We seem to get an incredible number of requests for sparkler exits! And why not? - it's an awesome and affordable photo op! However, there's often more to coordinating a sparkler exit than meets the eye! While sparklers are generally safe when used as intended, they still require careful handling. So, I've prepared some simple tips to help you plan a safe and sensational send off!
- Purchase the right sparklers:
Ideally, you should be looking for the metal rod type in a length that's either 14" or 20" long. Shorter sparklers (8" or 10") will burn out too quickly for most staged exits, unless it's for an intimate group.
Morning Glories are attached to wooden rods (sticks) and have 3 distinct burning phases - usually a red flame for about 20 seconds, then a crackle/snapping phase for 20 seconds, and finishing off with 20 seconds of a green/white flame. Since Morning Glories tend to drop small glowing particles (think of burning tissue paper) they must be used with extreme caution. It's truly frightening to think of these fiery particles landing on skin, hair or clothing during a staged exit, so I avoid them at all costs.
- Displaying and Discarding Sparklers:
One of the best ways to display sparklers is to fill a pretty painted pail or metal urn with white sand and insert the sparkler rods into the sand. This way, the sparklers will stand upright, and the sand base will provide the weight needed to prevent the display from tipping. Since the receptacle can get quite heavy once the sand and sparklers are added, it's best to assemble this nearby to the area where the exit will take place, if at all possible.
On one or two occasions, I've seen sparklers placed on the guest tables or at each place setting (like a favor might be placed) but in those cases, they were also shorter than the recommended length, and in my opinion not a very attractive addition to the decor.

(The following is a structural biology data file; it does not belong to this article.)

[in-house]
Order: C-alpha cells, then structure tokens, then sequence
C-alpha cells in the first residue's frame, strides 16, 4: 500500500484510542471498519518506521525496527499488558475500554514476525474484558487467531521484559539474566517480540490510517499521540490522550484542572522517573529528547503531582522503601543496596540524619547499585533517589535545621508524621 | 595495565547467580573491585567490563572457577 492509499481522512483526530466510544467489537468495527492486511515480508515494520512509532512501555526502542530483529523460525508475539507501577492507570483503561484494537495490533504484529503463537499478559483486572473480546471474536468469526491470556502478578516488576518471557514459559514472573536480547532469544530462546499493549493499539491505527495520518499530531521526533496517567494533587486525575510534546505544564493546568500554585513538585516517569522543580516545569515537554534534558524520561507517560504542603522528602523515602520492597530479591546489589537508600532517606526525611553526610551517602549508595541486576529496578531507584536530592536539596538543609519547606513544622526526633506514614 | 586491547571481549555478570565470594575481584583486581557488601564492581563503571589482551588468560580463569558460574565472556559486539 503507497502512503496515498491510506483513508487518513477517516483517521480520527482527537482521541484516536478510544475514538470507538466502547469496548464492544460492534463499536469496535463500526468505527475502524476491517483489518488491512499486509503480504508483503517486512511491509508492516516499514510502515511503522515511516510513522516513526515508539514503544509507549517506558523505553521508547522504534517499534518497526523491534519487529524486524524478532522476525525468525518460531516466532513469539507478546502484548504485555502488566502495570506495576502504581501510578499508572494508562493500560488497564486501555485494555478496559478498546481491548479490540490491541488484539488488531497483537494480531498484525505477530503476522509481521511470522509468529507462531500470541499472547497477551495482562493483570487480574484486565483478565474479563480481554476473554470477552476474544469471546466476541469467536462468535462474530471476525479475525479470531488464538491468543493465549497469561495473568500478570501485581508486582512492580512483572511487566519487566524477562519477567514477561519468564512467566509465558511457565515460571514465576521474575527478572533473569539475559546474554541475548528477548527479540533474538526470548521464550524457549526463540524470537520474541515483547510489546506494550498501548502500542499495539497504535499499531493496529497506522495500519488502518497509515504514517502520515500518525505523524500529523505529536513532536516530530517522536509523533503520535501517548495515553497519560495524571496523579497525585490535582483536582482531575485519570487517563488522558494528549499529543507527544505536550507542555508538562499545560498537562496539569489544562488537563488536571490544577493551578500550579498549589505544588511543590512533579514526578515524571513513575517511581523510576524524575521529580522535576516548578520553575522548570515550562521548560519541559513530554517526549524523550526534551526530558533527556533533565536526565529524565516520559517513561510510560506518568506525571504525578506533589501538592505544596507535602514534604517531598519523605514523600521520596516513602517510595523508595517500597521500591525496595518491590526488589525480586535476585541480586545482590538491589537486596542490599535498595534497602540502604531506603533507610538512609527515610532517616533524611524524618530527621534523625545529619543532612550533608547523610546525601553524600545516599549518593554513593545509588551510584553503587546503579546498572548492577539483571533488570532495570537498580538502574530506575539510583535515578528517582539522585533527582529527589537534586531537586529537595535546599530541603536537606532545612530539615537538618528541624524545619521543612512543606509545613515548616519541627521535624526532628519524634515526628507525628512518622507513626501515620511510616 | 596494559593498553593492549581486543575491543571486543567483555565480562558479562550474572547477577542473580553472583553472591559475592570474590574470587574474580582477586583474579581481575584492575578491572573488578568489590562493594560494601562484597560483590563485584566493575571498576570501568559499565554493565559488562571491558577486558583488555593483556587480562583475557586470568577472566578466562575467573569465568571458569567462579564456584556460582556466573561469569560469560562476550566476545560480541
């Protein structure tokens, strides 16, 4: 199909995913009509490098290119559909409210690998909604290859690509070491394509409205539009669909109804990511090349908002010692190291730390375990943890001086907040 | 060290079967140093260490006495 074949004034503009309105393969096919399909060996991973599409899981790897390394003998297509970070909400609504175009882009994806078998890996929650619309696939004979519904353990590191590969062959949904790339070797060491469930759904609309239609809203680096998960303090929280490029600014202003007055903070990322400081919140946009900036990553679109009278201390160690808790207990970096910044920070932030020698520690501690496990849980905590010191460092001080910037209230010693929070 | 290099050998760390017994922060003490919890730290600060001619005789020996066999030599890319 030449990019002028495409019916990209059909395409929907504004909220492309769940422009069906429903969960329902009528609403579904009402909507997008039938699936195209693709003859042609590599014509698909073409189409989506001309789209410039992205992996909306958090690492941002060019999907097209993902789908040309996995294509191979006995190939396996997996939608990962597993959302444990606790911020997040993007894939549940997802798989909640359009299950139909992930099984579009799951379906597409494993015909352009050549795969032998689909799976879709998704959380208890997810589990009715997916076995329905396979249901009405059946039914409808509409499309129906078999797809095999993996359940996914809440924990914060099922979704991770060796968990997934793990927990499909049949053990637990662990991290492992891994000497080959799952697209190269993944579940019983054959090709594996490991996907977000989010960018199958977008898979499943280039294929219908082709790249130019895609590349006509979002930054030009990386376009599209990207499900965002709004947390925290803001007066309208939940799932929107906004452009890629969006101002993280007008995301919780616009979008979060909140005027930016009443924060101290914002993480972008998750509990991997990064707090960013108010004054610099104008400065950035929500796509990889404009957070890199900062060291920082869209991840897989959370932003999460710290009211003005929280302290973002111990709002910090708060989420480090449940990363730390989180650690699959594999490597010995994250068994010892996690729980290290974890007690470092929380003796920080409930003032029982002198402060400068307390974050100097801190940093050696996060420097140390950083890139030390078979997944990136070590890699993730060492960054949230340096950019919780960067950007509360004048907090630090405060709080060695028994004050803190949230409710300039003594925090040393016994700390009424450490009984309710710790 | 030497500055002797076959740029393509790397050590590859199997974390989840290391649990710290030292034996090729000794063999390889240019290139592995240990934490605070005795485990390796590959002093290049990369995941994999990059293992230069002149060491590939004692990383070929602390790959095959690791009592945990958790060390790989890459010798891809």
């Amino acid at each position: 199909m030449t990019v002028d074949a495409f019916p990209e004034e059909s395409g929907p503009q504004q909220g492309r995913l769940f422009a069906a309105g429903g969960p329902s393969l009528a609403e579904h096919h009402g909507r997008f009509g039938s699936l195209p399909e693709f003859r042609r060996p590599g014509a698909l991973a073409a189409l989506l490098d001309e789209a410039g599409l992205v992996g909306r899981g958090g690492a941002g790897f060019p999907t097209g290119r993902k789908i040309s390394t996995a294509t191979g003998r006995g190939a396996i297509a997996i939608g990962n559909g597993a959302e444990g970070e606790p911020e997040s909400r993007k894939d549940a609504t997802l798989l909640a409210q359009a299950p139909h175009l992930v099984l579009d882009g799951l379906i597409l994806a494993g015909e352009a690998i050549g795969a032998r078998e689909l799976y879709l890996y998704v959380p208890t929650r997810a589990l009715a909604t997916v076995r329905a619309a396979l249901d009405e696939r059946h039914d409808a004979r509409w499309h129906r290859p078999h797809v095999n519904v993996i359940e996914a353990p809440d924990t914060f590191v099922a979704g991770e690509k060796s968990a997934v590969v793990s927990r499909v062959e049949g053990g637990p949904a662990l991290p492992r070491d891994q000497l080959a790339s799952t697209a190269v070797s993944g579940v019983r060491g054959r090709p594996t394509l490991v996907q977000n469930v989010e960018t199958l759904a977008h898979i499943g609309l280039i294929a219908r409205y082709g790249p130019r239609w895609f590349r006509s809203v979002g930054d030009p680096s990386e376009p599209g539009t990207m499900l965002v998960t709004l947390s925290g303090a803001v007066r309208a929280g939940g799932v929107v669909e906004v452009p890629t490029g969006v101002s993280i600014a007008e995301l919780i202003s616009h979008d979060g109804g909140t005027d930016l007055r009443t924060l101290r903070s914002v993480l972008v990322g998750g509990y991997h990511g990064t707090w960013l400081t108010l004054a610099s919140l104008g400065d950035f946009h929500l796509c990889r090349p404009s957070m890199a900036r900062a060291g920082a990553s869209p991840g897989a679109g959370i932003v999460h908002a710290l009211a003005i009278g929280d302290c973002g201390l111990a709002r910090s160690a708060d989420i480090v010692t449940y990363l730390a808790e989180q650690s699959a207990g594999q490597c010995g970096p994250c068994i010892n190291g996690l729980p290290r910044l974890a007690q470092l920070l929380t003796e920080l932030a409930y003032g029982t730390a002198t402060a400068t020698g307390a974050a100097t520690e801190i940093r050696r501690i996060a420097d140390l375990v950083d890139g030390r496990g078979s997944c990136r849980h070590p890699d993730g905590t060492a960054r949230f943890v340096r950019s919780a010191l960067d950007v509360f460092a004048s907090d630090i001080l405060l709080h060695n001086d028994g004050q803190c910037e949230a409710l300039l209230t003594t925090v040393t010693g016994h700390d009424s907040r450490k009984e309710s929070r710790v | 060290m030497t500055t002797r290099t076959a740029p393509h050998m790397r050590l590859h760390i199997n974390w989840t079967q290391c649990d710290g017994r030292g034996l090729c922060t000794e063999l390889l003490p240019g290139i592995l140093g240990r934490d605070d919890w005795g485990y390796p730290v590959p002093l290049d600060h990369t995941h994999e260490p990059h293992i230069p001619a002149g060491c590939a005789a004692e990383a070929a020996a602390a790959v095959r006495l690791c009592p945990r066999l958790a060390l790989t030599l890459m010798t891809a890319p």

It's important to remember that following the sparkler exit, the rods will be hot and need to be collected with care. The sand filled urn or pail is an ideal receptacle; guests can just place the burned end of the sparkler rods into the sand where they can properly cool down before being placed into the trash. Other things that work well are metal trays, a baker's sheet cake pan, and heavy duty foil pans; ideally, receptacles should be placed nearby to both the left and right sides of the exit line up.
- How to Use Properly & Safely:
I always carefully consider the number of people to be involved, as well as the size and layout of the space. Naturally, we look for an outdoor location such as a wide walkway, a courtyard or driveway, for these options seem to work best. Before the Bride & Groom exit, we organize the line up of guests so that they are shoulder to shoulder and can hold their sparkler out and away from themselves. This is much safer than a staggered line where guests must reach around each other.
Secondly, we have our staff or a few designated helpers assist with the lighting. We start at the point where the Bride and Groom will begin walking and work our way towards the furthest point. We use butane lighters or sterno fuel (cans) to get the sparklers started - the constant flame is the key! We proceed at intervals - every 5 or 6 people - because a lit sparkler can also light other sparklers; this is an organized approach which speeds the process. A few strategically placed tiki torches also work nicely. Remind guests to take turns lighting their sparklers; it's unsafe to light multiple sparklers simultaneously.
It's important to maintain a safe distance from the newly wed couple as they make their way through the line up. Even though the sparklers are relatively harmless, it's better not to take chances; I avoid creating an 'arch' to prevent sparks from falling onto the couple. Likewise, if children are involved, they must be closely supervised; a parent may even want to give their attention to the child's safety and protection rather than holding a sparkler.
In my experience, if there are more than 100 or so guests participating in the send-off, it becomes more difficult to get the timing of the lighting and exit just right. Whenever this is the case, I suggest that the wedding party send off the Bride and Groom as the other guests watch - this cuts the number of participants down significantly! It's also an excellent way to control costs.
Photo Credits: Art Faulkner, Elegant Imagery, Misty Miotto
© 2009 E. Delgardio All Rights Reserved